On population income and living conditions in 2010
When carrying out a survey “Community Statistics on Income and Living Conditions” (EU-SILC) in 2010 Central Statistical Bureau surveyed 6.3 thousand households. One of the questions included in the survey was on household’s ability to pay for usual necessary expenses.
Survey data show that in 2010 85% of households (82% in 2009) paid for usual necessary expenses with difficulty: 23% of them answered that they pay for the usual necessary expenses with great difficulty (in 2009 – 18%), 32% with difficulty (in 2009 – 31%) and 30% with some difficulty (in 2009 - 33%). 13% of the households mentioned that they pay for the usual necessary expenses fairly easily (in 2009 – 16%) and only 1.9% of the households were able to say that they cover these expenses easily or very easily (in 2009 – 2.9%).
|Answers to the question on difficulties to pay for usual necessary expenses in 2010 (in per cent)|
In the survey households were asked to name the lowest sum of monthly income, which on their opinion is needed to be able to pay for the usual necessary expenses. To acquire comparable data on households of various types, income sums were calculated per equivalent consumer1, considering the size and structure of the household. Data of the EU-SILC survey show that in comparison with 2009 household income has diminished considerably, and thus it becomes more difficult to pay for usual necessary expenses. In 2010 household disposable income2 per equivalent consumer comprised only LVL 324 (in 2009 – LVL 389). Moreover, households mentioned that one equivalent consumer needs at least LVL 387 to pay for usual necessary expenses (LVL 419 in 2009). Consequently, in 2010 every month households needed on average LVL 63 more (LVL 30 in 2009). The chart below shows the relation between household monthly disposable income and sum of money needed to pay for usual necessary expenses.
|Household disposable income over lowest net income needed to pay for usual necessary expenses in 2010
(LVL per equivalent consumer monthly)
The highest sums of income needed to pay for usual necessary expenses were indicated by the couples with one child (LVL 474 per equivalent consumer) and households of single person aged 16-64 years (LVL 409). But the lowest sums, in turn, were pointed out by the households of single persons aged 65 and more years (LVL 268 per month), as well as by couples with three and more children (LVL 316 per equivalent consumer monthly).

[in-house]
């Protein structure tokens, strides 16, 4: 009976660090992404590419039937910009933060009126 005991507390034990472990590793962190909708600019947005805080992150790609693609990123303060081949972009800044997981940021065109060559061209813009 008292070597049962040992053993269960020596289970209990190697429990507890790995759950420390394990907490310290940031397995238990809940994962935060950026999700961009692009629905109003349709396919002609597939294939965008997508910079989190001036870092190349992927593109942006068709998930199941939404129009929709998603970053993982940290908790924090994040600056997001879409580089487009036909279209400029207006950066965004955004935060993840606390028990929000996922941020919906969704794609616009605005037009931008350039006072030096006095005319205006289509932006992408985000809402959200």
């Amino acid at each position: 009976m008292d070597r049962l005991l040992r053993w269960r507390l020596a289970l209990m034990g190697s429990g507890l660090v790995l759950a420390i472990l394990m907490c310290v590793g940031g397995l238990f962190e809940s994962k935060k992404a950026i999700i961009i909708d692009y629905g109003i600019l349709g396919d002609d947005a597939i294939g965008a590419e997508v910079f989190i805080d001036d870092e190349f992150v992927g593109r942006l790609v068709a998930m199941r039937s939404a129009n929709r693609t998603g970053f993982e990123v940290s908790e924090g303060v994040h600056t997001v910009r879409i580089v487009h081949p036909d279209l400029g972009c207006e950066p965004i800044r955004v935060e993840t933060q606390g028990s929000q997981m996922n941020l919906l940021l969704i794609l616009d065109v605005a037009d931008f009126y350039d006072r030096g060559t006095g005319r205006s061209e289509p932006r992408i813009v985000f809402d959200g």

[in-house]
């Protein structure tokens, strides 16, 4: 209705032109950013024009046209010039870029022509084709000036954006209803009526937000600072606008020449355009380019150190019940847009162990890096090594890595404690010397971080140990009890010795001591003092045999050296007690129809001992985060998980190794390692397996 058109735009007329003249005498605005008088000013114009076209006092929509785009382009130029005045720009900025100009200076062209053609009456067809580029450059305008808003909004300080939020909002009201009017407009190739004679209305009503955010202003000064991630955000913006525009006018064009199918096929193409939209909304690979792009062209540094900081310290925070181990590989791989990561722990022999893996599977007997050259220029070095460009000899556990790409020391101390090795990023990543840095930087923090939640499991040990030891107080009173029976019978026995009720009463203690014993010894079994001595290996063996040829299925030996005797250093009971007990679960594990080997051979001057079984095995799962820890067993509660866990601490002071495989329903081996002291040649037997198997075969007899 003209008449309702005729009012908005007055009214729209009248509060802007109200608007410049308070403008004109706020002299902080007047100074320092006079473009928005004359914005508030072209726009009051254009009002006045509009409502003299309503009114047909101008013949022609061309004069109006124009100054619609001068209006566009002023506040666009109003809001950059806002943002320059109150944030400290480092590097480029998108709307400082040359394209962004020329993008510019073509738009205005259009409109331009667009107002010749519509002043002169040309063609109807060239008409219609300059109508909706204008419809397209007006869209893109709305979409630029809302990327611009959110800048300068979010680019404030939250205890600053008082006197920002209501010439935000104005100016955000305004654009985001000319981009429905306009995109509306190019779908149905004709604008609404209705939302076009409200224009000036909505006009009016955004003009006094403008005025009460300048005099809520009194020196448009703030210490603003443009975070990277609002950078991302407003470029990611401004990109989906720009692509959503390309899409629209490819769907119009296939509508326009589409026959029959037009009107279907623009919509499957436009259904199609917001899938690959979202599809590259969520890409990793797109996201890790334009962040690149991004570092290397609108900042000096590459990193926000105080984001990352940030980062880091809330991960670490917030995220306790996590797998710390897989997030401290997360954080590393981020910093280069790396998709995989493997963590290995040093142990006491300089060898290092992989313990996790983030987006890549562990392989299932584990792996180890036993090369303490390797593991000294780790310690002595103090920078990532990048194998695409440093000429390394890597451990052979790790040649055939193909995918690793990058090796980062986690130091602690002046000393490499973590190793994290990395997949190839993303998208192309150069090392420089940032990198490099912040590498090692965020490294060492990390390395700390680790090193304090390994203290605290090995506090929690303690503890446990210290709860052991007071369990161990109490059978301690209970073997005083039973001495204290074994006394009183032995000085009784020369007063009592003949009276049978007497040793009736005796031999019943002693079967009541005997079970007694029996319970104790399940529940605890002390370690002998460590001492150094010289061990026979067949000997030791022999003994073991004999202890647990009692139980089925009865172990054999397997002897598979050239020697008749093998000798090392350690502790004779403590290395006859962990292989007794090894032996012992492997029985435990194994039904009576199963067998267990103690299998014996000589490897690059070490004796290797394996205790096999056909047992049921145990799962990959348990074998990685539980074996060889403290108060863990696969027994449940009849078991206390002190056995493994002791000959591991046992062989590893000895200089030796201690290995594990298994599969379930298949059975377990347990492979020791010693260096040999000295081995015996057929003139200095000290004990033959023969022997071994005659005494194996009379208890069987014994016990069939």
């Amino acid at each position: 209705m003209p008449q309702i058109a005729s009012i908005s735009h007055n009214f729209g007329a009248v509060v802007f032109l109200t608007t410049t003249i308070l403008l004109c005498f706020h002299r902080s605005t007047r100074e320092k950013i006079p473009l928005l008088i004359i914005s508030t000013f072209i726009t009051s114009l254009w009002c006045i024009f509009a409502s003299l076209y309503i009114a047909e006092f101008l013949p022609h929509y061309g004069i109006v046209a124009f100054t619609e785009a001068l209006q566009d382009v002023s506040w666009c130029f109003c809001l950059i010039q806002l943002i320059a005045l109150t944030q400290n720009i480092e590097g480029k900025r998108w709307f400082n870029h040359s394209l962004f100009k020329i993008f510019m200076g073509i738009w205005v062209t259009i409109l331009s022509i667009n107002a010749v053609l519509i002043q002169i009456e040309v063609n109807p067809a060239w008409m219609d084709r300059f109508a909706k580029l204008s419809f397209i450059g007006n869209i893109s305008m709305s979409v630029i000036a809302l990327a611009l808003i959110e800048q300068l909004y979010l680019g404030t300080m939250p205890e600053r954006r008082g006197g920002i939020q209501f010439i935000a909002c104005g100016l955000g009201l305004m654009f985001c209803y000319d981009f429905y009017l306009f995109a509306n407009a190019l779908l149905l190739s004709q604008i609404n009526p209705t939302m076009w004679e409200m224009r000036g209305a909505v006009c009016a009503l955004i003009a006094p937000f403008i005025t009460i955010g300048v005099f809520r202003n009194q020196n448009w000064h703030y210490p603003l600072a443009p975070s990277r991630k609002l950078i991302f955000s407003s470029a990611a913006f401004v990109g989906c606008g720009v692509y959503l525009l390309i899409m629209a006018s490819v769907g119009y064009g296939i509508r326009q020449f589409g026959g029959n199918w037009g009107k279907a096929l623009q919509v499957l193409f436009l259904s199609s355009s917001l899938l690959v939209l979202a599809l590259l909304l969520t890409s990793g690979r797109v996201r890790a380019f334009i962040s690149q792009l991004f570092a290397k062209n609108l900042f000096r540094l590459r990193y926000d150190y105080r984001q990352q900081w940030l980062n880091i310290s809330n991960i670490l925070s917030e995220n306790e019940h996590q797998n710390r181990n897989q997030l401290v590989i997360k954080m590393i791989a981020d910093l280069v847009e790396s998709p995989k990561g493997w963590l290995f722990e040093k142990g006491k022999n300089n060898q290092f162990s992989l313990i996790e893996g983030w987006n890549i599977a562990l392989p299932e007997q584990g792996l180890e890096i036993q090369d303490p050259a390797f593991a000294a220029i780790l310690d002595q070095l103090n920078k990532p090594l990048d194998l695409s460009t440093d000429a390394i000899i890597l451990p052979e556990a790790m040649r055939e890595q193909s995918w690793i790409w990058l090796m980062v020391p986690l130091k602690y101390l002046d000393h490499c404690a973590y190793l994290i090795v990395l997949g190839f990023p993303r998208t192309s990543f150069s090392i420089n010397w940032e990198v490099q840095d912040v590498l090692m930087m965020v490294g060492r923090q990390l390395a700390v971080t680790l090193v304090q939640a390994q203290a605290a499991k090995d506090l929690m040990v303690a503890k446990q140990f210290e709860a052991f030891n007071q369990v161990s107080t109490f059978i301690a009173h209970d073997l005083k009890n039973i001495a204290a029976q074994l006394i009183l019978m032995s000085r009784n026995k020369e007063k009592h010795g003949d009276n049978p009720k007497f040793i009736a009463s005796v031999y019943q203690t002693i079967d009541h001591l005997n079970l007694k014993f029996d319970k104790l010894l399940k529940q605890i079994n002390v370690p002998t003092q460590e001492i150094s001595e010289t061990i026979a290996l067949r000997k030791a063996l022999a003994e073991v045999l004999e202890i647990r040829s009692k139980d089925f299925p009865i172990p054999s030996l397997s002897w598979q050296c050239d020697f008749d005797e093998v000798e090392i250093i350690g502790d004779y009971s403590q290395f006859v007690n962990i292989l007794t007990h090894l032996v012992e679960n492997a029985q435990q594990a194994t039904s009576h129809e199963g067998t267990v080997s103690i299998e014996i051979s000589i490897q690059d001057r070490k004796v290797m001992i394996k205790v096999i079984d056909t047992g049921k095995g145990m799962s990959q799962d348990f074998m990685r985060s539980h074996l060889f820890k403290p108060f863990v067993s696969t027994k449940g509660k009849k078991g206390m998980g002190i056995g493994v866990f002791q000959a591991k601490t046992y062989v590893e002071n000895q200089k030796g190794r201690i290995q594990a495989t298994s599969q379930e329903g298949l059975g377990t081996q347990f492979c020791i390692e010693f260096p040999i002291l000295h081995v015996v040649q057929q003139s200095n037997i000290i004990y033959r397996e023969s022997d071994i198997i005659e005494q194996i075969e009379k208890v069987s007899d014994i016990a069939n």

The highest need for money to pay for usual necessary expenses had households of one adult with children. Calculating per equivalent consumer, these households every month needed LVL 115 more.
According to the survey data, income of 71% of households in Latvia was below the minimum monthly income needed to pay for usual necessary expenses. The worst situation was observed in households of single persons aged 65 more years. Income of 88% of these households was below minimum monthly income needed to pay for usual necessary expenses. Also income of most part of the households of one adult with children (81%) and households of couples with three and more children (76%) was below this sum. Comparatively better situation was observed among households of couples with two children. The share of the households, income of which was below minimum monthly income needed to pay for usual necessary expenses, was the lowest among these households (61%).
Prepared by Income and Living Conditions Statistics Section
Child – persons aged less than 18 years.
1 Equivalent consumer is determined when household disposable income is divided with equivalent size of the household, using the scale of the Organisation of Economic Co-operation and Development (OECD) – the first adult is equated with weight 1.0, every following households member from age 14 and older - 0.5, but every child younger than 14 - 0.3.
2 Disposable income was calculated taking into account the income received in 2009. This is cash income from labour; income or losses received from self-employment; received pensions and benefits; regular material assistance from other households; profit from interests of deposits, dividends, shares; income received by children under age of 16; income from property rental; amount received from State Revenue Service (SRS) due to overpaid income tax (for business activities, eligible costs – education, medical treatment etc.). Of this total amount of income real estate tax is deducted as well as amount of money regularly given to other households, amount paid to State Revenue Service due to unpaid or insufficiently paid income tax.